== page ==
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Cyton 8-channel Project – BrainNet: A Multi-Person Brain-to-Brain Interface for Direct Collaboration Between Brains

Published September 23, 2018

BrainNet: A Multi-Person Brain-to-Brain Interface for Direct Collaboration Between Brains
Authors: Linxing Jiang, Andrea Stocco, Darby M. Losey, Justin A. Abernethy, Chantel S. Prat, Rajesh P. N. Rao

EEG Procedure:

“Each Sender performed the tasks in a dedicated room in front of a 21″ LCD monitor, with two Arduino-controlled LED lights
attached to the left and right outer frames of the monitor for eliciting SSVEPs. EEG signals were recorded through an 8-channel
Cyton system (OpenBCI: Brooklyn, NY) with a sampling rate of 250Hz at a resolution of 16 bits. Signals were acquired from
5/15 gold-plated electrodes and a layer of electro-conductive paste was applied between the electrode and the participant’s scalp. For
the experimental session, three electrodes were set up along the midline in a custom montage with the signal recorded from one
occipital electrode (location Oz in the 10–10 placement system), and two frontal electrodes (locations AFz and FCz in the
10–10 system) used as the ground and reference, respectively.”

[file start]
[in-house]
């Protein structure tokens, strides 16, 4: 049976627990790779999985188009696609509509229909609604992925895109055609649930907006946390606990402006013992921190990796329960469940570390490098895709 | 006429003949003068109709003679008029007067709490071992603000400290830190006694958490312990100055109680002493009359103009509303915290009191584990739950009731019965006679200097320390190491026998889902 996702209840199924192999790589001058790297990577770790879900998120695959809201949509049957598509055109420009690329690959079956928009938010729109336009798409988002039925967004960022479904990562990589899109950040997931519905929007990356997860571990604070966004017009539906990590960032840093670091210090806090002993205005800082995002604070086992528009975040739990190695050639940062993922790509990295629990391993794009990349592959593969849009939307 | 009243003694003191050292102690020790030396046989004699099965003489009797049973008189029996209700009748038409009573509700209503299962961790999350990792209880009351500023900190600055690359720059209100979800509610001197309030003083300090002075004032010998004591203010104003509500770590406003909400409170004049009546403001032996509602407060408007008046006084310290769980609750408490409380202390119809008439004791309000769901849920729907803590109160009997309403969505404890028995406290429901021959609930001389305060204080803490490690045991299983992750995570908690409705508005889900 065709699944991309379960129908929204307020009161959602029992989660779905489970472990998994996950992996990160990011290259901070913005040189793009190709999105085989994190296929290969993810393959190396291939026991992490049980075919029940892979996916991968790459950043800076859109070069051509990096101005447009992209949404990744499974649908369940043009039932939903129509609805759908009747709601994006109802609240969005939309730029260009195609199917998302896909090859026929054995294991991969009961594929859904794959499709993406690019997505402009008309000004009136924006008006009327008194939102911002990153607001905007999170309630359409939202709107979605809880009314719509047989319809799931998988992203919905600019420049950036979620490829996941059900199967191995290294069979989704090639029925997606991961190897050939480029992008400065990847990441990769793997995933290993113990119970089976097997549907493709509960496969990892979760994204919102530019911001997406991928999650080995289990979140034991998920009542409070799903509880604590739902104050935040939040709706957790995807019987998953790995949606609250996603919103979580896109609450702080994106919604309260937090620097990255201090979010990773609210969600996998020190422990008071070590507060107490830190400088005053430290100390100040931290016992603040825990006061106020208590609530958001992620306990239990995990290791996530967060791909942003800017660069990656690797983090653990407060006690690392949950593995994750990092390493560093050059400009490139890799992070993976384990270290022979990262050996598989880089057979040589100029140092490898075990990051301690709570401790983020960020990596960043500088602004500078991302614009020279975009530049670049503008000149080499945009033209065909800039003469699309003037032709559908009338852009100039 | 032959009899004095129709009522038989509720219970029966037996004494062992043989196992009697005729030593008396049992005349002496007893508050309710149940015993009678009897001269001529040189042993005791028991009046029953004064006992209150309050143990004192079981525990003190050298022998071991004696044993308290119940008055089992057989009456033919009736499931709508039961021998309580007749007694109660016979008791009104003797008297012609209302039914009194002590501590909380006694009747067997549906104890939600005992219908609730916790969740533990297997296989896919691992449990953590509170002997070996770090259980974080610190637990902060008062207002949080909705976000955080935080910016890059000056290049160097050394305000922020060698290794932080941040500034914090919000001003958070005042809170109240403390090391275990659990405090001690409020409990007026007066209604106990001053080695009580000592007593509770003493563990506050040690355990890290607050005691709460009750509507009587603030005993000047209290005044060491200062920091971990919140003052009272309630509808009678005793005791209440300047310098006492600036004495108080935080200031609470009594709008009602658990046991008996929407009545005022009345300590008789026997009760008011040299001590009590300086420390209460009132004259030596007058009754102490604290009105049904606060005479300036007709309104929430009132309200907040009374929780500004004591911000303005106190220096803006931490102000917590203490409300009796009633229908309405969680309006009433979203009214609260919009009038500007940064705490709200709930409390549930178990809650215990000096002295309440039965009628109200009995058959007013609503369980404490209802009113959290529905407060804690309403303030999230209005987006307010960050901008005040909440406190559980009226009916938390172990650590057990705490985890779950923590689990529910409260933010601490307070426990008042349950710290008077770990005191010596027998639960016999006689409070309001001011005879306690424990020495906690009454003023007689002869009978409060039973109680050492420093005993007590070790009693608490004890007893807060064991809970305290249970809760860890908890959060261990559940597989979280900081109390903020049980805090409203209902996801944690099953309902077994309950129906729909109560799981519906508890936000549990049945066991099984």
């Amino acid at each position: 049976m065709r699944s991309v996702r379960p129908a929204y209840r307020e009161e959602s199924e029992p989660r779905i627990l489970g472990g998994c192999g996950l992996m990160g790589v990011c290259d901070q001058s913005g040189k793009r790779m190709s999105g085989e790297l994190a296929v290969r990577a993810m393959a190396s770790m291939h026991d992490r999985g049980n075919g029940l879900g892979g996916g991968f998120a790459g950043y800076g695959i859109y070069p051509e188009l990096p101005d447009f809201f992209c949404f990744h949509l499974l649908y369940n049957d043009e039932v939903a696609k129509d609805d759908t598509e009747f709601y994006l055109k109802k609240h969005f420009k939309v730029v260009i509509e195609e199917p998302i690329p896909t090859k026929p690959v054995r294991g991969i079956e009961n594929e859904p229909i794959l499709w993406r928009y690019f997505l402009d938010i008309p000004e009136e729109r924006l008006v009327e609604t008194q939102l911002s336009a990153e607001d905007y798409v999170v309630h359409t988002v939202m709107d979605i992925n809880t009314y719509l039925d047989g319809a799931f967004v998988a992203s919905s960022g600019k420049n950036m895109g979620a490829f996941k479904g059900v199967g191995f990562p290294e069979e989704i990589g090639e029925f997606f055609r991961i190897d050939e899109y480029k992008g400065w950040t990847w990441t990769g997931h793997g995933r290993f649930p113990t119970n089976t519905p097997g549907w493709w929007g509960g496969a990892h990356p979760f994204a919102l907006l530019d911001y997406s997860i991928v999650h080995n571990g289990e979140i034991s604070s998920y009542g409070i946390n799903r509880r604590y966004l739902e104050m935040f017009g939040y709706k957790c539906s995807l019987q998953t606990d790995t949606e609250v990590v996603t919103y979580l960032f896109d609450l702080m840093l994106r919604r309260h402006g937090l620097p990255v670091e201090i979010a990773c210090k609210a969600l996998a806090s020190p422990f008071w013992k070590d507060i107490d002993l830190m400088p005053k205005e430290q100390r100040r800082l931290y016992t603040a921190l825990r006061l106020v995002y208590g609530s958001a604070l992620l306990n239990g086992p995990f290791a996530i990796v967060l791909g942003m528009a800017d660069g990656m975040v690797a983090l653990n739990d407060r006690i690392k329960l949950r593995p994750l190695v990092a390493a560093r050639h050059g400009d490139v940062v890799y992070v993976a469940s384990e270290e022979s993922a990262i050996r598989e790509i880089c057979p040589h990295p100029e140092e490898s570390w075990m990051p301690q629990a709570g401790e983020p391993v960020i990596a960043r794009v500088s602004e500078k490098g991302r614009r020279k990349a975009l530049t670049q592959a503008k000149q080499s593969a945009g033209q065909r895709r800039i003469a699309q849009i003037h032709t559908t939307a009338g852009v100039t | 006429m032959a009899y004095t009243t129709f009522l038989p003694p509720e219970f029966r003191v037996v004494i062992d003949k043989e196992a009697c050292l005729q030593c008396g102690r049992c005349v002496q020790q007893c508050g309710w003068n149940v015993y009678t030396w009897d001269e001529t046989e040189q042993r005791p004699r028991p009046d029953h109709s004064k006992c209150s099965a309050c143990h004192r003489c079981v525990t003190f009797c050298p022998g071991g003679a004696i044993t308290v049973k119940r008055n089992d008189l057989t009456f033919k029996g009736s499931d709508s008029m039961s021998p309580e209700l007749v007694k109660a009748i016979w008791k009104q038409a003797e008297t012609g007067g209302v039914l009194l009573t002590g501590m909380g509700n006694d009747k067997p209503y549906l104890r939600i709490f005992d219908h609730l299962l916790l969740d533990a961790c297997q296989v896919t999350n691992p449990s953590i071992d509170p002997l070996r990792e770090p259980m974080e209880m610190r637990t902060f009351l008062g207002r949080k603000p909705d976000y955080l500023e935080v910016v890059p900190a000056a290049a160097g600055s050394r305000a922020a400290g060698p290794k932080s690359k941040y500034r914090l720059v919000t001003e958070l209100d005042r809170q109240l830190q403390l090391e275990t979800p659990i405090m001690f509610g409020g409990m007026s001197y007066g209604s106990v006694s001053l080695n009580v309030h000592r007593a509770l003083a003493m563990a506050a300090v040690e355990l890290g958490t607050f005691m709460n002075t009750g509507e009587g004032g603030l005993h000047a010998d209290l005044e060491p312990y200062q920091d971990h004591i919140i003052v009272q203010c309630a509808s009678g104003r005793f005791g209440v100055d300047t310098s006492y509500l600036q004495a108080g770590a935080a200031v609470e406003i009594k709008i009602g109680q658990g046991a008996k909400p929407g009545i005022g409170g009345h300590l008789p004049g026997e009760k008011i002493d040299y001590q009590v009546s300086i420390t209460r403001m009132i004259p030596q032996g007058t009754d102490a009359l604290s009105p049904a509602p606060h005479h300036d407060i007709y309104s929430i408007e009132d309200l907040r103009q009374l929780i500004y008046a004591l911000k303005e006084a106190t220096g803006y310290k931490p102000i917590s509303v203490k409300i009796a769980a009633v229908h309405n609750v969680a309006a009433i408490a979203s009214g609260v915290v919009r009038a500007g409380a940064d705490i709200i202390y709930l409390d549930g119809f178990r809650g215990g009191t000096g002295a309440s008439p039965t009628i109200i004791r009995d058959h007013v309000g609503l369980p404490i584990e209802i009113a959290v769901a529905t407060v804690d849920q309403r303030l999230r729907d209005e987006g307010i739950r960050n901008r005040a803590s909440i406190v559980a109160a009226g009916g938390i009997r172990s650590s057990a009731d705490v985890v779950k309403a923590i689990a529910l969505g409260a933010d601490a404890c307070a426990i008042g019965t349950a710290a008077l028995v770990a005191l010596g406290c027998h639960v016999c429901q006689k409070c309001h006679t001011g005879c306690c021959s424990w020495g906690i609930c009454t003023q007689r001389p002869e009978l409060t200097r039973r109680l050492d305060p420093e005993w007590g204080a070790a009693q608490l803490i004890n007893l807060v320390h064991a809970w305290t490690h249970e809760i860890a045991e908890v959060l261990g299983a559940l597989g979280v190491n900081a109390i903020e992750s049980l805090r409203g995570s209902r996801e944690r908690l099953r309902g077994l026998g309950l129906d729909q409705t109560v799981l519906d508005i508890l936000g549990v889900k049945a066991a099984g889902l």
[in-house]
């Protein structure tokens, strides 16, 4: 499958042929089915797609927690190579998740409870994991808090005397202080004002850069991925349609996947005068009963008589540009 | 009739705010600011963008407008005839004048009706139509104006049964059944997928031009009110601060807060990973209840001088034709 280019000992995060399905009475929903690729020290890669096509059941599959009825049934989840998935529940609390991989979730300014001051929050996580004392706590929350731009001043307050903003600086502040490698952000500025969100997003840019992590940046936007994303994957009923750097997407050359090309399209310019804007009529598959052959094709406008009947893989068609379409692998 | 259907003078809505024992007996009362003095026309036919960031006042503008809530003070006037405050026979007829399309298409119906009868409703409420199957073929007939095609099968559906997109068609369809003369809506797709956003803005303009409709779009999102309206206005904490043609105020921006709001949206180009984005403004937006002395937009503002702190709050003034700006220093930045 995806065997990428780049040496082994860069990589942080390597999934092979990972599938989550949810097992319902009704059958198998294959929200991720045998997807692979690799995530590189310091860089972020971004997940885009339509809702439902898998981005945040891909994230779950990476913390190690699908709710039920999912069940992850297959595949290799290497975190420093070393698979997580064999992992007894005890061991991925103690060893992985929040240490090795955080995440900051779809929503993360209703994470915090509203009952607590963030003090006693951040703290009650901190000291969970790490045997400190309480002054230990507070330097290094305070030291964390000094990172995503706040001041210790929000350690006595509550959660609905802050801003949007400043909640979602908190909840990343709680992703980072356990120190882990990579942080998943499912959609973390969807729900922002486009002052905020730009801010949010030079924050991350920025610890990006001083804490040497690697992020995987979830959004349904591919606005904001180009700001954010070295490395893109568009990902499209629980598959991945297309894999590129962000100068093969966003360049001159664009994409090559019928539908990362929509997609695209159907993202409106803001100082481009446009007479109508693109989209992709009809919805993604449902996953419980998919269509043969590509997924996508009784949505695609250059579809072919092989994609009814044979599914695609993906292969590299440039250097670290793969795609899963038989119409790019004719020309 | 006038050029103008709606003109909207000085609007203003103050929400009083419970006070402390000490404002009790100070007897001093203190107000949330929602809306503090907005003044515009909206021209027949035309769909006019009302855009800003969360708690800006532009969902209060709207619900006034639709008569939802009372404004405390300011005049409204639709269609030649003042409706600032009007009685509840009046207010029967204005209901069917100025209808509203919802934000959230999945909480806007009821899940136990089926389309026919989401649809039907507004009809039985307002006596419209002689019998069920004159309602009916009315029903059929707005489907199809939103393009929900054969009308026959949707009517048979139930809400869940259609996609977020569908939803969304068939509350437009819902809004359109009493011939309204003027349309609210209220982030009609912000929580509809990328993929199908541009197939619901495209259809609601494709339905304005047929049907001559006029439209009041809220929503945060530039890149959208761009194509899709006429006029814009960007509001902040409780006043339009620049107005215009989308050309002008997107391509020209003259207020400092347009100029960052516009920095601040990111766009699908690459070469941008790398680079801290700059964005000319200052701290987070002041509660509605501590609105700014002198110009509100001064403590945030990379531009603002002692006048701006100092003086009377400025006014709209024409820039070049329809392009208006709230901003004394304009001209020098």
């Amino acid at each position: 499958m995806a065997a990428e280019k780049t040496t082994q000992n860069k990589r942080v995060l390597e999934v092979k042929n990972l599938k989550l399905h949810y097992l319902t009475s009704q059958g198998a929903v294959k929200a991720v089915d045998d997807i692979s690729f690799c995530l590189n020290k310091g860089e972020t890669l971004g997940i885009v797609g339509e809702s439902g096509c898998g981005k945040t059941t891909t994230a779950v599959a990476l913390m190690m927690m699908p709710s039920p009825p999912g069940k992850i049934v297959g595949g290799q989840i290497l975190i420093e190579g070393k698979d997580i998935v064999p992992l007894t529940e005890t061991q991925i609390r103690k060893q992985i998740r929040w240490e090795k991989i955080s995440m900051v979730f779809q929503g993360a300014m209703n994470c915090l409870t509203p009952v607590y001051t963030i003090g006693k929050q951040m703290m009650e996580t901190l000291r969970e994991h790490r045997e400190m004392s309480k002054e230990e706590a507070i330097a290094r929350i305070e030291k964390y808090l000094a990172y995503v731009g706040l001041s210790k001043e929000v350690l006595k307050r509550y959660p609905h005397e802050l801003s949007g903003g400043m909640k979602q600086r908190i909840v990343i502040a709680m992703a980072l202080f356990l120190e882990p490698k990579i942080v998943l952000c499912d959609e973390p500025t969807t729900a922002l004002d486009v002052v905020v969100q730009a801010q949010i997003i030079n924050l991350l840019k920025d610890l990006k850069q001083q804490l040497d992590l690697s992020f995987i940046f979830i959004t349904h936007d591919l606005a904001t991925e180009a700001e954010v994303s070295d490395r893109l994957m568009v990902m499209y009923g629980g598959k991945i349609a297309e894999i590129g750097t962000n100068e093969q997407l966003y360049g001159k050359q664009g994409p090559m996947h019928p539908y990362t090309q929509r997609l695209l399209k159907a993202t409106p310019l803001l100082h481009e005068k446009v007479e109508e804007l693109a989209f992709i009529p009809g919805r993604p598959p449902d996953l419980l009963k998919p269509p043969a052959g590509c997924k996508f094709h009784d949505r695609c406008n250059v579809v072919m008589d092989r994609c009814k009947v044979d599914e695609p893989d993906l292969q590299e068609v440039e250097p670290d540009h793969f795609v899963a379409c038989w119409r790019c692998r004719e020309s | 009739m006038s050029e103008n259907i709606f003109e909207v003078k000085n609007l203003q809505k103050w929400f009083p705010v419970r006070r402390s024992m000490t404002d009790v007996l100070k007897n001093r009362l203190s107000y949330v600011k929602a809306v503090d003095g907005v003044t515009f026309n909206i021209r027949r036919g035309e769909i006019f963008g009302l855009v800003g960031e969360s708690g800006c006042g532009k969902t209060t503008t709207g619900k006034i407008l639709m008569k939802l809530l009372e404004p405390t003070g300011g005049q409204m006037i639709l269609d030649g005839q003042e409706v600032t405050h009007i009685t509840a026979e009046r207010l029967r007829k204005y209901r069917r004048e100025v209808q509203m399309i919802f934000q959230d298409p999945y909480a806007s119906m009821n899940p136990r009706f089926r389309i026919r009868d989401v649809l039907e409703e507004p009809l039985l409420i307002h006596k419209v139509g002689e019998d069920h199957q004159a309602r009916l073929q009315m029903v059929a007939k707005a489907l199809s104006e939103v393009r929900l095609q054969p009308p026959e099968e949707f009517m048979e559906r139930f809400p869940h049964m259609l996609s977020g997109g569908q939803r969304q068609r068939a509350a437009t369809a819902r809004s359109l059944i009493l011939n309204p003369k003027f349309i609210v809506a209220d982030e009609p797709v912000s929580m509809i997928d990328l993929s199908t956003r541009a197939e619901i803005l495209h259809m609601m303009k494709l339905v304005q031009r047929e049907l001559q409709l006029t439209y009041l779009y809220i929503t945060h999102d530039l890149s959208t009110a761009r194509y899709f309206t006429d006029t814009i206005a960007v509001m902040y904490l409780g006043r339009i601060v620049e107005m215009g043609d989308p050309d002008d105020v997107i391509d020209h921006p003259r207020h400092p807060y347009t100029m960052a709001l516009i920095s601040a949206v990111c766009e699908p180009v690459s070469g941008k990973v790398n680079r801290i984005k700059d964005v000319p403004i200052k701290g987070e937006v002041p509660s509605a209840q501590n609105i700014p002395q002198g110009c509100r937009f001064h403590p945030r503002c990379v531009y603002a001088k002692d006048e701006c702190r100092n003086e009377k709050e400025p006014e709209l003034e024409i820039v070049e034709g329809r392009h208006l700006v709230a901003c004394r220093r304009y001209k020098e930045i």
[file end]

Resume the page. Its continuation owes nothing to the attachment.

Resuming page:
“We present BrainNet which, to our knowledge, is the first multi-person non-invasive direct brain-to-brain interface for collaborative problem solving. The interface combines electroencephalography (EEG) to record brain signals and transcranial magnetic stimulation (TMS) to deliver information noninvasively to the brain. The interface allows three human subjects to collaborate and solve a task using direct brain-to-brain communication. Two of the three subjects are “Senders” whose brain signals are decoded using real-time EEG data analysis to extract decisions about whether to rotate a block in a Tetris-like game before it is dropped to fill a line. The Senders’ decisions are transmitted via the Internet to the brain of a third subject, the “Receiver,” who cannot see the game screen. The decisions are delivered to the Receiver’s brain via magnetic stimulation of the occipital cortex. The Receiver integrates the information received and makes a decision using an EEG interface about either turning the block or keeping it in the same position. A second round of the game gives the Senders one more chance to validate and provide feedback to the Receiver’s action. We evaluated the performance of BrainNet in terms of (1) Group-level performance during the game; (2) True/False positive rates of subjects’ decisions; (3) Mutual information between subjects. Five groups of three subjects successfully used BrainNet to perform the Tetris task, with an average accuracy of 0.813. Furthermore, by varying the information reliability of the Senders by artificially injecting noise into one Sender’s signal, we found that Receivers are able to learn which Sender is more reliable based solely on the information transmitted to their brains. Our results raise the possibility of future brain-to-brain interfaces that enable cooperative problem solving by humans using a “social network” of connected brains.”



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